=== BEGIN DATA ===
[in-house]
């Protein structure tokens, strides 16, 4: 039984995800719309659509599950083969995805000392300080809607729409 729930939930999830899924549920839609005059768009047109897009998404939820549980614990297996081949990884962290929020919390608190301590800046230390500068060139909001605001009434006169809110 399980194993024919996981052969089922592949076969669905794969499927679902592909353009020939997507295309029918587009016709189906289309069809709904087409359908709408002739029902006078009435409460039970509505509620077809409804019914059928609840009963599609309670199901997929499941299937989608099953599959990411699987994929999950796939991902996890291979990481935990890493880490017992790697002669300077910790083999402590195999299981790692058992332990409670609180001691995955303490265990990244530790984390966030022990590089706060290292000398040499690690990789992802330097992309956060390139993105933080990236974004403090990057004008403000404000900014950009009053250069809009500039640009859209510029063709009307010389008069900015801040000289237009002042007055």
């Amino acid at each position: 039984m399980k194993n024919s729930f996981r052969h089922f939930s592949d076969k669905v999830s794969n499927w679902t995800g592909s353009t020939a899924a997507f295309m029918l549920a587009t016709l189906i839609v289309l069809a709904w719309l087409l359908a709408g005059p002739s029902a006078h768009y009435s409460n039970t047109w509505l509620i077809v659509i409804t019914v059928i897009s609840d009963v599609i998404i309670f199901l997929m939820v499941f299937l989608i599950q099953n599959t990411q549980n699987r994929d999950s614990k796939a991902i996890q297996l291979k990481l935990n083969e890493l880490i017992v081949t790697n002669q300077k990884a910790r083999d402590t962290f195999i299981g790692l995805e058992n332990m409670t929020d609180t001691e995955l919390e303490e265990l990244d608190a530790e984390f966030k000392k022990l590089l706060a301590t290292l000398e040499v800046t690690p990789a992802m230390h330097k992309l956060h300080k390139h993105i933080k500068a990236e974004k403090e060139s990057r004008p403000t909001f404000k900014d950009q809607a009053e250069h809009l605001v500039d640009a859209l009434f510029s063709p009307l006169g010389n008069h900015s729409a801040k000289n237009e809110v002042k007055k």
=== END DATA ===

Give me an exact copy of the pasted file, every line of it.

[in-house]
């Protein structure tokens, strides 16, 4: 039984995800719309659509599950083969995805000392300080809607729409 729930939930999830899924549920839609005059768009047109897009998404939820549980614990297996081949990884962290929020919390608190301590800046230390500068060139909001605001009434006169809110 399980194993024919996981052969089922592949076969669905794969499927679902592909353009020939997507295309029918587009016709189906289309069809709904087409359908709408002739029902006078009435409460039970509505509620077809409804019914059928609840009963599609309670199901997929499941299937989608099953599959990411699987994929999950796939991902996890291979990481935990890493880490017992790697002669300077910790083999402590195999299981790692058992332990409670609180001691995955303490265990990244530790984390966030022990590089706060290292000398040499690690990789992802330097992309956060390139993105933080990236974004403090990057004008403000404000900014950009009053250069809009500039640009859209510029063709009307010389008069900015801040000289237009002042007055």
């Amino acid at each position: 039984m399980k194993n024919s729930f996981r052969h089922f939930s592949d076969k669905v999830s794969n499927w679902t995800g592909s353009t020939a899924a997507f295309m029918l549920a587009t016709l189906i839609v289309l069809a709904w719309l087409l359908a709408g005059p002739s029902a006078h768009y009435s409460n039970t047109w509505l509620i077809v659509i409804t019914v059928i897009s609840d009963v599609i998404i309670f199901l997929m939820v499941f299937l989608i599950q099953n599959t990411q549980n699987r994929d999950s614990k796939a991902i996890q297996l291979k990481l935990n083969e890493l880490i017992v081949t790697n002669q300077k990884a910790r083999d402590t962290f195999i299981g790692l995805e058992n332990m409670t929020d609180t001691e995955l919390e303490e265990l990244d608190a530790e984390f966030k000392k022990l590089l706060a301590t290292l000398e040499v800046t690690p990789a992802m230390h330097k992309l956060h300080k390139h993105i933080k500068a990236e974004k403090e060139s990057r004008p403000t909001f404000k900014d950009q809607a009053e250069h809009l605001v500039d640009a859209l009434f510029s063709p009307l006169g010389n008069h900015s729409a801040k000289n237009e809110v002042k007055k």